I’ve just been viewing a recently published You Tube video of Dipak Kalra’s presentation to Japanese colleagues in May 2014 on the topic of ‘Design of semantic interoperability info-structure for shared Electronic Health Records’. In it he talks about archetypes as the ‘clinical shapes’ required for building electronic health records.
Starting at about the 13 minute mark, he suggests that unless there is some way of defining the ‘clinical shape’ of our health data, then it is hard to analyse and use health data. Each shape is effectively a fragment of an EHR; a precise computable specification or tight ‘blueprint’ for our health information. The result is consistent structures which support consistent EHRs and safe interoperability between health records.
The beginnings of this archetype approach began over 14 years ago, but momentum for this journey towards critical mass is really only just commencing in a practical sense: an industry sponsored work program to publish 69 core archetypes (ie frequently used EHR fragments) in a purpose-built on-line collaborative tool is just commencing.
Dipak reiterates an increasingly accepted view, reinforced by openEHR in its collaborative online Clinical Knowledge Manager tool, the approach to getting high quality clinical data specifications is no longer regarded as a technical problem, but is increasingly recognised as a socio-technical issue – starting conversations with, and getting agreement between, the main players, the clinicians themselves.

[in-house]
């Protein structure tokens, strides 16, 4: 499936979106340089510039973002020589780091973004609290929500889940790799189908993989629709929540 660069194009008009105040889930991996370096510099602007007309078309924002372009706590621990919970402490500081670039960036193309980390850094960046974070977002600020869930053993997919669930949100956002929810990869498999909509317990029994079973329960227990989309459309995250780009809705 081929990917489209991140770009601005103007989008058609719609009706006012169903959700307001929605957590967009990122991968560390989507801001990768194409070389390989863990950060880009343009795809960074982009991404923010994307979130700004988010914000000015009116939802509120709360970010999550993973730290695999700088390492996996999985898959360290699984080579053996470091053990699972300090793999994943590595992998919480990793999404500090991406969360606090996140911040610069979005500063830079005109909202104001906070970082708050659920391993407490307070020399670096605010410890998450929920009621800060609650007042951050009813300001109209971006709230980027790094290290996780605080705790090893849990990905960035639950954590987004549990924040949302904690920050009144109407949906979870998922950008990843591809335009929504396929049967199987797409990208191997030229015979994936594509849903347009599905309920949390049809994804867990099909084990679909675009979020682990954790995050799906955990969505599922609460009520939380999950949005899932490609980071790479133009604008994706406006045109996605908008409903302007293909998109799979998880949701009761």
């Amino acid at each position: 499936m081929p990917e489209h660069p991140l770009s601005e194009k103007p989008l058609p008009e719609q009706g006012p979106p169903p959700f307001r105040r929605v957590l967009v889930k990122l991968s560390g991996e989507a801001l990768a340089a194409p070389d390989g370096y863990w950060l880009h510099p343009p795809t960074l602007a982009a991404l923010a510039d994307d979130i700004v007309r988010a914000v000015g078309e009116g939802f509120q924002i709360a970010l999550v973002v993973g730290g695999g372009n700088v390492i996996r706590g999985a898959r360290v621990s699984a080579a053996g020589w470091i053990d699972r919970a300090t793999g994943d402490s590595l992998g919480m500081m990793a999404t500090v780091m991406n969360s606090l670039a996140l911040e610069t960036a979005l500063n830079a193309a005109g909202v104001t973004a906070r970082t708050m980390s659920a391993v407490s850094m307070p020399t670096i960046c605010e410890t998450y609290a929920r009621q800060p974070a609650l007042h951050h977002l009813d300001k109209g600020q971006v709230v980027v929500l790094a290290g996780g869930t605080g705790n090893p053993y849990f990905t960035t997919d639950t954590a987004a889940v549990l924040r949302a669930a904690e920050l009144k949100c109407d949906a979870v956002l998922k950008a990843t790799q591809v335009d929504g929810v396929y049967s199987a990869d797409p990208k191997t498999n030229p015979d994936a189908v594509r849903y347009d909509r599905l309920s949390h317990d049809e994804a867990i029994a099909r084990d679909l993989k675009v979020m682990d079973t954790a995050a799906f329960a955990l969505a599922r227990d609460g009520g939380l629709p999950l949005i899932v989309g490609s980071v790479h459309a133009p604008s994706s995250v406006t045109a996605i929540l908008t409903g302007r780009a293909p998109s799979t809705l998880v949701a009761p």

For many years I have borrowed an analogy using Lego building blocks rather than the notion of generic ‘shapes’ – that if we get the foundation building blocks agreed and fit for use in our EHRs (ie clinical archetypes), then they can be re-used in multiple contexts and combined in any permutation or combination to represent the clinical documentation that we need.
Enter the ubiquitous Lego block. Each block is easily identified by its color, shape, the number of nubs on its surface and how it connects with other blocks. It is intended to be a single component of a varied, coordinated and cohesive universal system: compatible with other blocks, precisely manufactured, and can be aggregated, used and re-used in a variety of block combinations to represent different real objects.
In the example below, the chicken or the helicopter can each be constructed using the same set of blocks.
In the same way, representations of different clinical documents or messages can be constructed using a common set of consistent archetype building blocks. Think of the core documents/messages that support continuity of care or are the basis for every clinical consultation – they all contain slightly different representations of common components: diagnosis/problems, medications, allergies, family history, lab reports, imaging reports, history & examination findings etc.
Watch for progress on the archetype publication sprint and also evolving thinking about how these archeytpes might be used to generate detailed, clinically-specific FHIR resources…